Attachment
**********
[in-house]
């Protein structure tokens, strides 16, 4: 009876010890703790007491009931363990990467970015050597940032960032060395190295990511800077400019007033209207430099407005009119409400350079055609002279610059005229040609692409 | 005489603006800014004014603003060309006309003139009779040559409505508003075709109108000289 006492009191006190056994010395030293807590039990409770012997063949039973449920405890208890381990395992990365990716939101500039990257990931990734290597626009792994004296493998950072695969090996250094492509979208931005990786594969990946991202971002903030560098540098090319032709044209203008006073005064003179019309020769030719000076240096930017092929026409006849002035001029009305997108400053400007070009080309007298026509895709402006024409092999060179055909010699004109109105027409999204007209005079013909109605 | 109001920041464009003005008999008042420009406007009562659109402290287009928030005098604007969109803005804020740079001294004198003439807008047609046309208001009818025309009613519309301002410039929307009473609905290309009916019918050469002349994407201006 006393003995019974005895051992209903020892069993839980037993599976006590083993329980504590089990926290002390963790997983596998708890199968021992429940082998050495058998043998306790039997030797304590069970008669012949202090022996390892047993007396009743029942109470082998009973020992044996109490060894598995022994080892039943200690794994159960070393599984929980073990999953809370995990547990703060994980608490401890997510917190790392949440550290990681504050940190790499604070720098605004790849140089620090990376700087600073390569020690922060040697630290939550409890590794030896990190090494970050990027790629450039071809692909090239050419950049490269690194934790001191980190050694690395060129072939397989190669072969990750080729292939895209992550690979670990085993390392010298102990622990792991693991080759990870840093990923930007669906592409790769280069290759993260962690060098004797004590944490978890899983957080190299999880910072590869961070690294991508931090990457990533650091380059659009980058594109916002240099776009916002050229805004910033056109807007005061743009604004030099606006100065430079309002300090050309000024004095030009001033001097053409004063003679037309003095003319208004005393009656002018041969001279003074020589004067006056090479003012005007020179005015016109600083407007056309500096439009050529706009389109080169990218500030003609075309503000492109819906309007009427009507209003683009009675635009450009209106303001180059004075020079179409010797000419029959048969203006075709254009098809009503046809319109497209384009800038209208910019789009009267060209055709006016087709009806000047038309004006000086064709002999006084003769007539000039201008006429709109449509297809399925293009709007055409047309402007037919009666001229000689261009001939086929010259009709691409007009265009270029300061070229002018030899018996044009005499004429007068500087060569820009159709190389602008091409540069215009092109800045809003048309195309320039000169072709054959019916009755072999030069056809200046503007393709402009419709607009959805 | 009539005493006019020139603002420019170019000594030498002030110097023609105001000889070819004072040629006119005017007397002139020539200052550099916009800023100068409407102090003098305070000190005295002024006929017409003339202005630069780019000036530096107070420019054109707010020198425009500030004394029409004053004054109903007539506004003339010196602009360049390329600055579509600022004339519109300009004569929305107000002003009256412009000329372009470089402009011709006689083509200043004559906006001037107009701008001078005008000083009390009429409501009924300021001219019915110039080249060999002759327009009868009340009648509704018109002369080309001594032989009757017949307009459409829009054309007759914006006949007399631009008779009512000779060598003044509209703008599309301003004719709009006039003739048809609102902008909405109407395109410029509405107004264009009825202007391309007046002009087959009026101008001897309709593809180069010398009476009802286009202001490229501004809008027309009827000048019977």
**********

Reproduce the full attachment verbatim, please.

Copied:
[in-house]
């Protein structure tokens, strides 16, 4: 009876010890703790007491009931363990990467970015050597940032960032060395190295990511800077400019007033209207430099407005009119409400350079055609002279610059005229040609692409 | 005489603006800014004014603003060309006309003139009779040559409505508003075709109108000289 006492009191006190056994010395030293807590039990409770012997063949039973449920405890208890381990395992990365990716939101500039990257990931990734290597626009792994004296493998950072695969090996250094492509979208931005990786594969990946991202971002903030560098540098090319032709044209203008006073005064003179019309020769030719000076240096930017092929026409006849002035001029009305997108400053400007070009080309007298026509895709402006024409092999060179055909010699004109109105027409999204007209005079013909109605 | 109001920041464009003005008999008042420009406007009562659109402290287009928030005098604007969109803005804020740079001294004198003439807008047609046309208001009818025309009613519309301002410039929307009473609905290309009916019918050469002349994407201006 006393003995019974005895051992209903020892069993839980037993599976006590083993329980504590089990926290002390963790997983596998708890199968021992429940082998050495058998043998306790039997030797304590069970008669012949202090022996390892047993007396009743029942109470082998009973020992044996109490060894598995022994080892039943200690794994159960070393599984929980073990999953809370995990547990703060994980608490401890997510917190790392949440550290990681504050940190790499604070720098605004790849140089620090990376700087600073390569020690922060040697630290939550409890590794030896990190090494970050990027790629450039071809692909090239050419950049490269690194934790001191980190050694690395060129072939397989190669072969990750080729292939895209992550690979670990085993390392010298102990622990792991693991080759990870840093990923930007669906592409790769280069290759993260962690060098004797004590944490978890899983957080190299999880910072590869961070690294991508931090990457990533650091380059659009980058594109916002240099776009916002050229805004910033056109807007005061743009604004030099606006100065430079309002300090050309000024004095030009001033001097053409004063003679037309003095003319208004005393009656002018041969001279003074020589004067006056090479003012005007020179005015016109600083407007056309500096439009050529706009389109080169990218500030003609075309503000492109819906309007009427009507209003683009009675635009450009209106303001180059004075020079179409010797000419029959048969203006075709254009098809009503046809319109497209384009800038209208910019789009009267060209055709006016087709009806000047038309004006000086064709002999006084003769007539000039201008006429709109449509297809399925293009709007055409047309402007037919009666001229000689261009001939086929010259009709691409007009265009270029300061070229002018030899018996044009005499004429007068500087060569820009159709190389602008091409540069215009092109800045809003048309195309320039000169072709054959019916009755072999030069056809200046503007393709402009419709607009959805 | 009539005493006019020139603002420019170019000594030498002030110097023609105001000889070819004072040629006119005017007397002139020539200052550099916009800023100068409407102090003098305070000190005295002024006929017409003339202005630069780019000036530096107070420019054109707010020198425009500030004394029409004053004054109903007539506004003339010196602009360049390329600055579509600022004339519109300009004569929305107000002003009256412009000329372009470089402009011709006689083509200043004559906006001037107009701008001078005008000083009390009429409501009924300021001219019915110039080249060999002759327009009868009340009648509704018109002369080309001594032989009757017949307009459409829009054309007759914006006949007399631009008779009512000779060598003044509209703008599309301003004719709009006039003739048809609102902008909405109407395109410029509405107004264009009825202007391309007046002009087959009026101008001897309709593809180069010398009476009802286009202001490229501004809008027309009827000048019977």